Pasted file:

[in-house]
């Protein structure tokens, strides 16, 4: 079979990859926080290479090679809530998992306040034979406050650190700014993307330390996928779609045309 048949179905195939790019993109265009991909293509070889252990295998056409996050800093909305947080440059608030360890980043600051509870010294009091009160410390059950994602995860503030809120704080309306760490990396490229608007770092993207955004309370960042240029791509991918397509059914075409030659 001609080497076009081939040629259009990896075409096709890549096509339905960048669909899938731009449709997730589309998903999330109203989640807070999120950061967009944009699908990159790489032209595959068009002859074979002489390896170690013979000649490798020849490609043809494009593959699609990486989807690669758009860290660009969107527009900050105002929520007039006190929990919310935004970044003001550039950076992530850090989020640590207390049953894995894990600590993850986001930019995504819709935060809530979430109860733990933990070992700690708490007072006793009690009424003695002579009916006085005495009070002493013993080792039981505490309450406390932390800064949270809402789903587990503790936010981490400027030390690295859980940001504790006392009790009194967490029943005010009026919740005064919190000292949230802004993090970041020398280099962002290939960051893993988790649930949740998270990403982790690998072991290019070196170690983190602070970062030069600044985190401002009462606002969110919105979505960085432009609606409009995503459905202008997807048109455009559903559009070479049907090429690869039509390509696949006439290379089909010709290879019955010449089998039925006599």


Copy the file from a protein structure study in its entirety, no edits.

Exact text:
[in-house]
């Protein structure tokens, strides 16, 4: 079979990859926080290479090679809530998992306040034979406050650190700014993307330390996928779609045309 048949179905195939790019993109265009991909293509070889252990295998056409996050800093909305947080440059608030360890980043600051509870010294009091009160410390059950994602995860503030809120704080309306760490990396490229608007770092993207955004309370960042240029791509991918397509059914075409030659 001609080497076009081939040629259009990896075409096709890549096509339905960048669909899938731009449709997730589309998903999330109203989640807070999120950061967009944009699908990159790489032209595959068009002859074979002489390896170690013979000649490798020849490609043809494009593959699609990486989807690669758009860290660009969107527009900050105002929520007039006190929990919310935004970044003001550039950076992530850090989020640590207390049953894995894990600590993850986001930019995504819709935060809530979430109860733990933990070992700690708490007072006793009690009424003695002579009916006085005495009070002493013993080792039981505490309450406390932390800064949270809402789903587990503790936010981490400027030390690295859980940001504790006392009790009194967490029943005010009026919740005064919190000292949230802004993090970041020398280099962002290939960051893993988790649930949740998270990403982790690998072991290019070196170690983190602070970062030069600044985190401002009462606002969110919105979505960085432009609606409009995503459905202008997807048109455009559903559009070479049907090429690869039509390509696949006439290379089909010709290879019955010449089998039925006599």